The Expendables 3
Just call me Mickey Jr. and let's make
another sequel, Rocky
Director: Patrick Hughes
Starring: Sylvester Stallone, Jason Statham, Wesley Snipes, Dolph Lundgren, Randy Couture, Antonio Banderas, Terry Crews, Harrison Ford, Mel Gibson, Arnold Schwarzenegger, Kelsey Grammer, Kellan Lutz, Ronda Rousey, Victor Ortiz and Glen Powell
MPAA Rating: PG-13
Running Time: 2 hr. 6 min.
In 1993, Arnold Schwarzenegger starred in Last Action Hero, a satire of the action film genre. While not a well-made film, its premise was prescient. The days of big Hollywood action star are over. The lineage dates back to a swashbuckling Douglas Fairbanks and runs through such paragons as John Wayne, Steve McQueen, Clint Eastwood, Sylvester Stallone and Schwarzenegger.
Today, the action genre survives and continues to thrive. But our craving for the larger-than-life hero has fallen prey to decades without major wars—movie heroes were partly born from our desire to animate their real-life archetypes—and advances in computer-generated imagery that have democratized action casting. Nowadays, any actor can be the hero, including Tom Cruise, Matt Damon, Robert Downey Jr., Tobey Maguire and even Scarlett Johansson. Big-budget action movies once served their lead actor; today it’s the other way around.
The dual function of The Expendables series is inherent in its title. The characters are over-the-hill paramilitary mercenaries out to show they still have what it takes to save the day. The actors playing these roles are a cadre of over-the-hill action stars out to prove they can still entertain audiences (and earn a paycheck).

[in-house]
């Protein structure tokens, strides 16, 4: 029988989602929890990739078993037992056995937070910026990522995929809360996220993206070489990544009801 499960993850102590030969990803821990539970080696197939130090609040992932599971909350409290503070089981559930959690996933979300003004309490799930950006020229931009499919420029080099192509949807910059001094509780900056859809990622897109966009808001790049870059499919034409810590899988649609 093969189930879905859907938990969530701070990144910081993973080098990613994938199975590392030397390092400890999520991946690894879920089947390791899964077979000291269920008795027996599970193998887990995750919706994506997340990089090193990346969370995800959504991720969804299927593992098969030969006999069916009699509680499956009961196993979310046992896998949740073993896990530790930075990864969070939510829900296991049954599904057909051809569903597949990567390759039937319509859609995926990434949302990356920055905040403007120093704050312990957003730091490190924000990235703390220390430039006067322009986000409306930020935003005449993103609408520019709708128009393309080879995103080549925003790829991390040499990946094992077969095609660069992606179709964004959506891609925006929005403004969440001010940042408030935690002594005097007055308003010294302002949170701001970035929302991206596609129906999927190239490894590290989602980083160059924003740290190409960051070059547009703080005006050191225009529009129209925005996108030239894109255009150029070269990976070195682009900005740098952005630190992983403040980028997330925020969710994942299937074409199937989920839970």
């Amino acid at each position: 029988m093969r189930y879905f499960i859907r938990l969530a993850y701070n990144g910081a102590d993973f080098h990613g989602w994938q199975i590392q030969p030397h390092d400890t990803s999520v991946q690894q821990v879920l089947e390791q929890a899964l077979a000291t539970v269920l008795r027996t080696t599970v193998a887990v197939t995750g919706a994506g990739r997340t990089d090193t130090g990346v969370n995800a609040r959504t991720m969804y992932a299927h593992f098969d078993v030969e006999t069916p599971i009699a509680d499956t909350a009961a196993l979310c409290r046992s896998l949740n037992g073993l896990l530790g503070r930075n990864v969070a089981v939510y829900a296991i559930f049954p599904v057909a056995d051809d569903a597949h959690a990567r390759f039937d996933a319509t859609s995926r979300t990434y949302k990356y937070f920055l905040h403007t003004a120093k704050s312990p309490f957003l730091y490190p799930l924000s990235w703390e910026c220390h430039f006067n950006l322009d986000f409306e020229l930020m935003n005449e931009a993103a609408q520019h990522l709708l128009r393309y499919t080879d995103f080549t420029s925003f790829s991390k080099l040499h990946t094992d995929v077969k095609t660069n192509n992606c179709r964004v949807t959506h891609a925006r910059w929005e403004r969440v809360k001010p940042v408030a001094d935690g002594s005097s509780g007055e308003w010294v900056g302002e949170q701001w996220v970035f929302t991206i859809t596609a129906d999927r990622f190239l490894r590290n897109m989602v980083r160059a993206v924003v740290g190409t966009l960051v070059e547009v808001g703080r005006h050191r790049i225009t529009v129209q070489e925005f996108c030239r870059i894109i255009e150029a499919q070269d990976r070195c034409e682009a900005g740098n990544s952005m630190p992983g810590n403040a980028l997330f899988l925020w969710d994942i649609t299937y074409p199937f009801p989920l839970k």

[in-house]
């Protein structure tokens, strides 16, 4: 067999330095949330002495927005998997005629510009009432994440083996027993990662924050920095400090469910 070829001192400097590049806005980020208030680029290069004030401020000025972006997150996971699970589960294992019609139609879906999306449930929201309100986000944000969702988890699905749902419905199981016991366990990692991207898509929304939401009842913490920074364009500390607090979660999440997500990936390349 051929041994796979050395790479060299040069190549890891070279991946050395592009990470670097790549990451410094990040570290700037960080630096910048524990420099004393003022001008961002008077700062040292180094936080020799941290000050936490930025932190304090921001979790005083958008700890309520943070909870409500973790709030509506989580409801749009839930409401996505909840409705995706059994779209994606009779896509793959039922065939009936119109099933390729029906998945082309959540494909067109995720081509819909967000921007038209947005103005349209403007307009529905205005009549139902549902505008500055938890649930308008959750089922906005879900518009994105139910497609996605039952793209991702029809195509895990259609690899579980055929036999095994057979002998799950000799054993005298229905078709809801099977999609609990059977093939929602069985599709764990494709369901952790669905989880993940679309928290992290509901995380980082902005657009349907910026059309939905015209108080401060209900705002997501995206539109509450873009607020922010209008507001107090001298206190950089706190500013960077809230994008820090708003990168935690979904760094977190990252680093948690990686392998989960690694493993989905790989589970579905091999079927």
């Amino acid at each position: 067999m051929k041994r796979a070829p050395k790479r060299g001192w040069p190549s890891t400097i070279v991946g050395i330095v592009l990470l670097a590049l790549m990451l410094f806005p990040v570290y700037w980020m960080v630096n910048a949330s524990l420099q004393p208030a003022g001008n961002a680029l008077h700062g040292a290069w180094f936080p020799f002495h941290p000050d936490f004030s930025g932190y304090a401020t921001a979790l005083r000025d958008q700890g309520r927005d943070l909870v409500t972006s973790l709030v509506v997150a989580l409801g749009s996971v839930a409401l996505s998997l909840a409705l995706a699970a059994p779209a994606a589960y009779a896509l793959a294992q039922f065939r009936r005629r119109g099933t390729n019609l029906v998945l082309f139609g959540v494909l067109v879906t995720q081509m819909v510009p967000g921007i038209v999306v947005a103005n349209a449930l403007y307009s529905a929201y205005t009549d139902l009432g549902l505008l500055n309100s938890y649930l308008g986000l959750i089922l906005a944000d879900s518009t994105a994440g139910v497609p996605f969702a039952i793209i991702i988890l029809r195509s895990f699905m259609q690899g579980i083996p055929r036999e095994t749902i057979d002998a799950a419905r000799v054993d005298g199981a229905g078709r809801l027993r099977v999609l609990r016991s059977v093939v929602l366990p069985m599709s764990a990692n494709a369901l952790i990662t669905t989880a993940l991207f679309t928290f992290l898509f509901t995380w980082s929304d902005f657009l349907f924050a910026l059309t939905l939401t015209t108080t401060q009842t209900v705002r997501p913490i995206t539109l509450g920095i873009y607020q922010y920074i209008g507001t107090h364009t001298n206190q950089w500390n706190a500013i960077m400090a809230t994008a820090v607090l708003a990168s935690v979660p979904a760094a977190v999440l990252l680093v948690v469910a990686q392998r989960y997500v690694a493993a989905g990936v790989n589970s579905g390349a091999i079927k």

But it’s a function that was served four years with the first Expendables film. Two sequels later comes The Expendables 3, which feels as long in the tooth as its geriatric cast.
The plot, such as it is, has Stallone leading a band of younger Expendables to apprehend a brutal international arms dealer played by Mel Gibson. But when the whippersnappers are captured, it falls to Stallone and his old crew to, well, save the day.
Listing character names is pointless, as there’s little separating the actors from their token roles. Indeed, the meta flybys are what sustain the film, which opens with Sly and company breaking former comrade Wesley Snipes out of a foreign military prison—he was jailed for “tax evasion,” Snipes’ character quips. Libation-loving Dolph Lundgren takes several swigs from a flask. Kelsey Grammer references his multiple divorces and children. A garrulous Antonio Banderas is a Spanish war vet who lies about his age to get a job. Harrison Ford gets to pilot in a dogfight again. Schwarzenegger tells everybody to “Get too da chaw-pa!” And Gibson chews the scenery as a villain once cast aside by the establishment (wink wink) with more gusto and acting acumen than the rest of this film deserves. There’s even a shot taken at Bruce Willis, who declined to reprise his role from the previous two films over a salary disagreement—his character is called “an asshole” and “no longer in the picture.”
Unfortunately, the rest of The Expendables 3 is formulaic filler. The younger Expendables—which include boxer Victor Ortiz, MMA star Ronda Rousey and Kellan Lutz (Emmett Cullen)—are a charmless, witless bore, although I wonder if that was somewhat intentional given the film’s premise. And at some the film starts taking the cast’s cheeky comeback too seriously, inserting extended action sequences that are little more than a collage of cannon fodder and bad CGI.
It would have been wiser for the film to fully embrace its satirical side, a la Tropic Thunder or even Last Action Hero. Otherwise, for everyone without a frame of cinematic reference that predates 1990, the film feels much like its title suggests: expendable.